Saturday, 31 October 2009
I don't really follow the X-Factor. In fact, I'm not a huge fan of any brand of reality television, but when you're married, sometimes you have to endure such programmes in order to earn precious Match of the Day viewing time.
However, something surrounding the show has pricked my interest this year. Two Irish wannabe twins from Lucan, John & Edward (already re branded Jedward), have been creating quite a storm that ITV must be loving & Simon Cowell is "hamming up" for further publicity.
They're not that interesting in themselves (fairly average, if a little cocksure, 17 year old boys of privileged upbringing), but what has been intriguing is how has been the public have reacted. Every time I log onto FaceBook, I'm faced by a long list of status updates (from people like you), not informing me of what you've been up too, but rather how much people seem to dislike the twins.
Why are people so negative towards them? Why are people displaying hatred towards these two characters who Simon Cowell branded as "vile little creatures"? Why have 400 FB groups been set up calling for them to be axed by the show?
The boys are full of energy, they jump around, are entertaining and you have to hand it to them, they do put all they have into their routine. We all know that they are not the best singers in the competition, in fact lets not make any bones about it, they are downright awful. In addition, their dancing leaves much to be desired and whilst they have irritating tendencies, it's no more than your average adolescent male.
It's not their fault that they still remain in the competition, evidently a significant number of the population deem them worthy of investing their mobile phone credit in.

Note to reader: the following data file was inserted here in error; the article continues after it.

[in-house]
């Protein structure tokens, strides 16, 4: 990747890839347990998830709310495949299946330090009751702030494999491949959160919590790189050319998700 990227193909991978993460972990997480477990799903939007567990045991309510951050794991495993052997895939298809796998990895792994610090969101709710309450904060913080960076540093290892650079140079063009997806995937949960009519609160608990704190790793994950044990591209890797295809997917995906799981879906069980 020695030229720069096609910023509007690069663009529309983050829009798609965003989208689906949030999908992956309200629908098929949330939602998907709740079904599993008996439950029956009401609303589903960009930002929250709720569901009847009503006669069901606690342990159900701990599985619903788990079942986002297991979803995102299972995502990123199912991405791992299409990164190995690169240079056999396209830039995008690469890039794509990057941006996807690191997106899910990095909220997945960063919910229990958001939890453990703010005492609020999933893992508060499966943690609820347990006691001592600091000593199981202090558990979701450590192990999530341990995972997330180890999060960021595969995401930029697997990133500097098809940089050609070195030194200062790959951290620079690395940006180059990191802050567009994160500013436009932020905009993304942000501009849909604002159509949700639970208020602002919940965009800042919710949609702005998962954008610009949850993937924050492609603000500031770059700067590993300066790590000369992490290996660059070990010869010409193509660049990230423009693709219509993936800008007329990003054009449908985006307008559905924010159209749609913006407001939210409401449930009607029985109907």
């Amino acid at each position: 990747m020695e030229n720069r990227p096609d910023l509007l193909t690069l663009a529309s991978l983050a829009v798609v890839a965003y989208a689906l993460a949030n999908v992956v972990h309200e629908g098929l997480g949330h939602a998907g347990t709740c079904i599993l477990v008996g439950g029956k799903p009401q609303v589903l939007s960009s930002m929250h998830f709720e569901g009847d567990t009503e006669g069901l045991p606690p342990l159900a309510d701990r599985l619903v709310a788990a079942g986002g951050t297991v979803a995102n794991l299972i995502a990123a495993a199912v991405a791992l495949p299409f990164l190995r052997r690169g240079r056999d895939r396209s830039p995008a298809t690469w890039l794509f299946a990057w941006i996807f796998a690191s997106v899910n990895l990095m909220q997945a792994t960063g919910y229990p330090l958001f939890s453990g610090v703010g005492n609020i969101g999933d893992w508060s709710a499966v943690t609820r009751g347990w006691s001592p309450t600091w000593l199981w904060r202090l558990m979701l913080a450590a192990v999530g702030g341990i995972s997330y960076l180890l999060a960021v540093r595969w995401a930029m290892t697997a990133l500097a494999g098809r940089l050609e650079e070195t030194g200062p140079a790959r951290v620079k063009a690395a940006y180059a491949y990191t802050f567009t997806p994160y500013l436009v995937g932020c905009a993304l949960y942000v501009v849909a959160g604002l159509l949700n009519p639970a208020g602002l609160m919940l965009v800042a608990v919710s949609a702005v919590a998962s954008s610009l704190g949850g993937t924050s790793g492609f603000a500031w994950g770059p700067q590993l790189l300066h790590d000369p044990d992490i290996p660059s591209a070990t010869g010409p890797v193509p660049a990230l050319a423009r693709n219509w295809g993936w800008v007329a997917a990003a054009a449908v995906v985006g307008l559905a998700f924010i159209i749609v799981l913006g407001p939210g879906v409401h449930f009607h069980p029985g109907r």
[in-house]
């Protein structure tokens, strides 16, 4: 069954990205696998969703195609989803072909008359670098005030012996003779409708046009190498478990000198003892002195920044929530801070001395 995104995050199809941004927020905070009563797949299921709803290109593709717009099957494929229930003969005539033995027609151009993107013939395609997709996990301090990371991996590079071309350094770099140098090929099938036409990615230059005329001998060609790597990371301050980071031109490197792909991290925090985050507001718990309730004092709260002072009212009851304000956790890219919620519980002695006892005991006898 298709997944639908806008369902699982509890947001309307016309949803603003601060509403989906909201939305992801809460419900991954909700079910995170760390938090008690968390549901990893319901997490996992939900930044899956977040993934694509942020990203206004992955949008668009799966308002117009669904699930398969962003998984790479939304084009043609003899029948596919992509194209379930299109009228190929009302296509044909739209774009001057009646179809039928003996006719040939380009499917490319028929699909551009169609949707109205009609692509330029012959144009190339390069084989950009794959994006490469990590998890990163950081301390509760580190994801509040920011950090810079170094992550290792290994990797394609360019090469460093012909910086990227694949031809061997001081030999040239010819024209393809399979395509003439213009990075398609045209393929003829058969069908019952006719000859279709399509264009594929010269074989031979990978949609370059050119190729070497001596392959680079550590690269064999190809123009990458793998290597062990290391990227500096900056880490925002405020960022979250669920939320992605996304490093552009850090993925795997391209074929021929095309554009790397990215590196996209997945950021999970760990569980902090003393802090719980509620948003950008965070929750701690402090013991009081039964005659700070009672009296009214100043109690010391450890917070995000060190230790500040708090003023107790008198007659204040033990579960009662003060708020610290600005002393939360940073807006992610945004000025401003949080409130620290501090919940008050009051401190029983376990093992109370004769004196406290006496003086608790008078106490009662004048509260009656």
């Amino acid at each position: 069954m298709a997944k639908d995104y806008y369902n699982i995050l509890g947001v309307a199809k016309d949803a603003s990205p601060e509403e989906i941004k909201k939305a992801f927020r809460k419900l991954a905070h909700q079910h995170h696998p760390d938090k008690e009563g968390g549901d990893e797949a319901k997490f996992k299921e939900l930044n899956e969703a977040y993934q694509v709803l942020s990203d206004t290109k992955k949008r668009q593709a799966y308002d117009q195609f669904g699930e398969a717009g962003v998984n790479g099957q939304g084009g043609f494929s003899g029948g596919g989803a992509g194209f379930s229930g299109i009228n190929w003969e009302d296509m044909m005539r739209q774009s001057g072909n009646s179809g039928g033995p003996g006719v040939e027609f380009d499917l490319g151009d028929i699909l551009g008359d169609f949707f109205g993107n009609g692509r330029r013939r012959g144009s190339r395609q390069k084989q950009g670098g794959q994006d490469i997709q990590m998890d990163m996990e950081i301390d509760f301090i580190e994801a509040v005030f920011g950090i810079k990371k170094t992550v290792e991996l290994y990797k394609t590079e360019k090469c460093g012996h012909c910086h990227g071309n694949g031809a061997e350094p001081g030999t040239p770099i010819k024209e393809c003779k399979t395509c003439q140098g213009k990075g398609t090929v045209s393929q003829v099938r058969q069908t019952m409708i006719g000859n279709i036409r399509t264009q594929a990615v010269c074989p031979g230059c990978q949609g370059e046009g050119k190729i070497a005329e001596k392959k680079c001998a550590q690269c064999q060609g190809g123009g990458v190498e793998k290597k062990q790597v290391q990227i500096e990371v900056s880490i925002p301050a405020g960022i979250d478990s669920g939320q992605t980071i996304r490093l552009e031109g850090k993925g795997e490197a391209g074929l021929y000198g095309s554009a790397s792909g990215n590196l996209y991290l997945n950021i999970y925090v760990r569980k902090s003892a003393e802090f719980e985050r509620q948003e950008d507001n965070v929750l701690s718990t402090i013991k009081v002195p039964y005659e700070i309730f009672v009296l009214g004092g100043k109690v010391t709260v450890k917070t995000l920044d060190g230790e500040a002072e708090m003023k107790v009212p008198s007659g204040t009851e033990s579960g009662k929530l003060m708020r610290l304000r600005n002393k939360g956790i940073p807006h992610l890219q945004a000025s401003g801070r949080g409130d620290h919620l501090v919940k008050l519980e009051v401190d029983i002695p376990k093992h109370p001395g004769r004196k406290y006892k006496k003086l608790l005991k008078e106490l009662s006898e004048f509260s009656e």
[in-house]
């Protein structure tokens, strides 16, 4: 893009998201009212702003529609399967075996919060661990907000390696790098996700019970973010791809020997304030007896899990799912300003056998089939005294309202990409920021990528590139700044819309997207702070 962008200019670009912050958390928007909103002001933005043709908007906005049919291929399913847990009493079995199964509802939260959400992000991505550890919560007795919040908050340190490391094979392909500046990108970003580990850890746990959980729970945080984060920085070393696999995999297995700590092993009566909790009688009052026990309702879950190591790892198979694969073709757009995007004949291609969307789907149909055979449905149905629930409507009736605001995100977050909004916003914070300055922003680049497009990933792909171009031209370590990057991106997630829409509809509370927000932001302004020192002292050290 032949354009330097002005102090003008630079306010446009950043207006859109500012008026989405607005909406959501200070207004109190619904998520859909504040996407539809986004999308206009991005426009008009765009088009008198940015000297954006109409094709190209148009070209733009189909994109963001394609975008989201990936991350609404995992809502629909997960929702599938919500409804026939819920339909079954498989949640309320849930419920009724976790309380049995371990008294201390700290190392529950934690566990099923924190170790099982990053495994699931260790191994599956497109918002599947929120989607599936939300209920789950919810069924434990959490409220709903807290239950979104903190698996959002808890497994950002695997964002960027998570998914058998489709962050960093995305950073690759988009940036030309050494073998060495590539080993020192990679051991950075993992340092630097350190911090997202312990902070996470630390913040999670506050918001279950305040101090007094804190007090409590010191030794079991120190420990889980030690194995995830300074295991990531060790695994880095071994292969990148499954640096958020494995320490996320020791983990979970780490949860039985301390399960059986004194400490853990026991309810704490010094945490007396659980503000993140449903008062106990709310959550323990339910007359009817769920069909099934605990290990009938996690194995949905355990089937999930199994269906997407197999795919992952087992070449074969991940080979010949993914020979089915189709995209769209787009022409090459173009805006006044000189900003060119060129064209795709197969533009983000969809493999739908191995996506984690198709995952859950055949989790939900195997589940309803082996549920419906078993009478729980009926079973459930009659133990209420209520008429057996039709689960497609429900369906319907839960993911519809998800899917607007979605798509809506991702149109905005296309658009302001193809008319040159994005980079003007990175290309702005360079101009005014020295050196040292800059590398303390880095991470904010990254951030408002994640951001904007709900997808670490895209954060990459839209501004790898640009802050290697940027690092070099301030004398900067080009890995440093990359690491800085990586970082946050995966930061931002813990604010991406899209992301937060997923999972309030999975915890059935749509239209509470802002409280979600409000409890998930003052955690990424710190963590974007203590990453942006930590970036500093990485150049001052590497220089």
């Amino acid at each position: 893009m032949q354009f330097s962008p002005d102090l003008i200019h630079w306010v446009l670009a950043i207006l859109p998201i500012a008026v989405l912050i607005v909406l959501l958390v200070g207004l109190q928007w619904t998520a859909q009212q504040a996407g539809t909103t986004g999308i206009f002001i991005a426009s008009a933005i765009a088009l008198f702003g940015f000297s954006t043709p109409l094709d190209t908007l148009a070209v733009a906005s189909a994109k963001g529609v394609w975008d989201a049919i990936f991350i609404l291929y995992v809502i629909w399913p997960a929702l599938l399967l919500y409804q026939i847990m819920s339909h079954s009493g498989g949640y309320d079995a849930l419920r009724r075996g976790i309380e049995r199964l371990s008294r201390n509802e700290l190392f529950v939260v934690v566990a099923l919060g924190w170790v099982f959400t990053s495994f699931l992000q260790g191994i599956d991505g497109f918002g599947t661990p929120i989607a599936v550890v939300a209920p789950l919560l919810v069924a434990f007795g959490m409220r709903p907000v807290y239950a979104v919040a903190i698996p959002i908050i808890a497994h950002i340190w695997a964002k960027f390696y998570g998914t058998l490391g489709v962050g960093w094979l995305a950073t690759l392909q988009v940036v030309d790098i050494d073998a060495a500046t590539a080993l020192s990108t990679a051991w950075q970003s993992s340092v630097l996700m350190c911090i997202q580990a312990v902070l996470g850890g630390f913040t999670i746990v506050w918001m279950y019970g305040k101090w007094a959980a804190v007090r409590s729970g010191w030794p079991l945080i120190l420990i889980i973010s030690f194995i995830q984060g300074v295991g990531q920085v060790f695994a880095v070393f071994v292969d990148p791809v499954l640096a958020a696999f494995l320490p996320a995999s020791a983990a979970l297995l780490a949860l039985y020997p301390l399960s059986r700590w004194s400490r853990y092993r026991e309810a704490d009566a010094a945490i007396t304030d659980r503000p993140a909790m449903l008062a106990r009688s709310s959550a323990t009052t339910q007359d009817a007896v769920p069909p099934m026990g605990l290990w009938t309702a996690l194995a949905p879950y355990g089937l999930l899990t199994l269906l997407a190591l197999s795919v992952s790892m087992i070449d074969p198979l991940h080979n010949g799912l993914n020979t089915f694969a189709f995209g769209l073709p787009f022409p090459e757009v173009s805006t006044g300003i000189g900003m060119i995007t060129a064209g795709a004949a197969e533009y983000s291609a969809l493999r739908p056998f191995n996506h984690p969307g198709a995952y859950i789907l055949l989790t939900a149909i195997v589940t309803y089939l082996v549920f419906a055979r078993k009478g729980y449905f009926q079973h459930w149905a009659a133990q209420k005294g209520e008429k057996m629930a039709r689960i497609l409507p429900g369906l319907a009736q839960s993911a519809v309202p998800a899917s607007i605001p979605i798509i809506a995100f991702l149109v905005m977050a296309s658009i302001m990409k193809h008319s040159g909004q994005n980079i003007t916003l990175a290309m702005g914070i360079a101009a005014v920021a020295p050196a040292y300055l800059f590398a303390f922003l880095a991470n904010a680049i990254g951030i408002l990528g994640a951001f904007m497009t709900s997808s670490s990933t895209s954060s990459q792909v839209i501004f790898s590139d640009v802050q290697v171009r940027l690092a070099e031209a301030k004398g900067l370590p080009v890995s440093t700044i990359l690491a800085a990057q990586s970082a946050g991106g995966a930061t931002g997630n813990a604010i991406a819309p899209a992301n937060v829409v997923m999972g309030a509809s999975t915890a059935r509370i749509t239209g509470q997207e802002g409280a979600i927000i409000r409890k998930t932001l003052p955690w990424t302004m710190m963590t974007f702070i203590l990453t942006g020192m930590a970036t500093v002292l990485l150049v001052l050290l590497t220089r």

It is also surprising how many people complain about their status in the competition, but aren't prepared to do anything about it. Typical of our British armchair nation, we are a people who talk much & do little about stuff that doesn't matter anyway. How many FB status updates this week will comment on Somali pirates, the number of British soldiers injured/killed in Iraq or the growing rates of unemployment?
Instead of complaining about the X-Factor, vote for who you like and then suck it up if they go out - it's just a competition and a fairly monotonous one at that. As for me I won't be wasting my money on a vote, but neither do I care who wins because I'll have forgotten their name by the following morning.
Now I'm off for some Chico time...
Thursday, 8 October 2009
Every so often in ministry I'm overwhelmed by a sense of failure.
A deep sense that I'm failing the young people within my care & that I'm lost, not knowing what to do about it. These feelings are often irrational, but yet very real; I'll wrestle with them through insomnia-ridden nights & try to discern that still, small voice of Jesus which simply whispers, "trust me. It'll be ok."
Tonight, I can across a piece of Scripture that has helped me to grapple with some of the situations that I'm currently facing. It's Paul's words to the Corinthian church, an encouragement to persevere through the feelings of inadequacy or failure.
I include it hear in case you're in that place too; perhaps it may speak to you also?
"Don't put it off; don't frustrate God's work by showing up late, throwing a question mark over everything we're doing. Our work as God's servants gets validated—or not—in the details. People are watching us as we stay at our post, alertly, unswervingly . . .
in hard times, tough times, bad times;
when we're beaten up, jailed, and mobbed;
working hard, working late, working without eating;
with pure heart, clear head, steady hand;
in gentleness, holiness, and honest love;
when we're telling the truth, and when God's showing His power;
when we're doing our best setting things right;
when we're praised, and when we're blamed;
slandered, and honored;
true to our word, though distrusted;
ignored by the world, but recognized by God;
terrifically alive, though rumored to be dead;
beaten within an inch of our lives, but refusing to die;
immersed in tears, yet always filled with deep joy;
living on handouts, yet enriching many;
having nothing, having it all."
2 Corinthians 6 (from The Message)